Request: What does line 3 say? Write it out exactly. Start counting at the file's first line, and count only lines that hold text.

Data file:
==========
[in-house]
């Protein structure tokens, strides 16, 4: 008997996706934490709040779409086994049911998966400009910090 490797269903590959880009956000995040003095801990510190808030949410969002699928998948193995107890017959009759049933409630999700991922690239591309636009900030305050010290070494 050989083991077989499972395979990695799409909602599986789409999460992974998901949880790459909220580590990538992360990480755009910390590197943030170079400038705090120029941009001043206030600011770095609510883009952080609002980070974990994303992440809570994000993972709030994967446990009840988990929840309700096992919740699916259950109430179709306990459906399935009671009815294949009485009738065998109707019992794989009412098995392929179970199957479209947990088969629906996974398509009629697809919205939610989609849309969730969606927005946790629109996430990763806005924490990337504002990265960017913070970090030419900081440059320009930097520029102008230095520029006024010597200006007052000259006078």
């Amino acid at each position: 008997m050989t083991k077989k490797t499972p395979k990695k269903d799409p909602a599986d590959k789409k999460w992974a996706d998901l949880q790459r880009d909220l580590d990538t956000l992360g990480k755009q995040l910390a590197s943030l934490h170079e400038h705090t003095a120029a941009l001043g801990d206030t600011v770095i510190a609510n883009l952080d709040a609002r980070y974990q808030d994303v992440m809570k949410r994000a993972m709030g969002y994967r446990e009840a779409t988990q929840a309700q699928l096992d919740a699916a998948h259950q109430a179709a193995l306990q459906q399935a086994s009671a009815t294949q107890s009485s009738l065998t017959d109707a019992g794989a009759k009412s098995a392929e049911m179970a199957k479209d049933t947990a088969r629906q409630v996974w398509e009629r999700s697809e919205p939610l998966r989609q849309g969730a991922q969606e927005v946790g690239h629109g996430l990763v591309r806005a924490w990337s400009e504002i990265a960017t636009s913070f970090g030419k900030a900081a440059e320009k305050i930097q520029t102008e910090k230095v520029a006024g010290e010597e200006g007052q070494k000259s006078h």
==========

């Amino acid at each position: 008997m050989t083991k077989k490797t499972p395979k990695k269903d799409p909602a599986d590959k789409k999460w992974a996706d998901l949880q790459r880009d909220l580590d990538t956000l992360g990480k755009q995040l910390a590197s943030l934490h170079e400038h705090t003095a120029a941009l001043g801990d206030t600011v770095i510190a609510n883009l952080d709040a609002r980070y974990q808030d994303v992440m809570k949410r994000a993972m709030g969002y994967r446990e009840a779409t988990q929840a309700q699928l096992d919740a699916a998948h259950q109430a179709a193995l306990q459906q399935a086994s009671a009815t294949q107890s009485s009738l065998t017959d109707a019992g794989a009759k009412s098995a392929e049911m179970a199957k479209d049933t947990a088969r629906q409630v996974w398509e009629r999700s697809e919205p939610l998966r989609q849309g969730a991922q969606e927005v946790g690239h629109g996430l990763v591309r806005a924490w990337s400009e504002i990265a960017t636009s913070f970090g030419k900030a900081a440059e320009k305050i930097q520029t102008e910090k230095v520029a006024g010290e010597e200006g007052q070494k000259s006078h």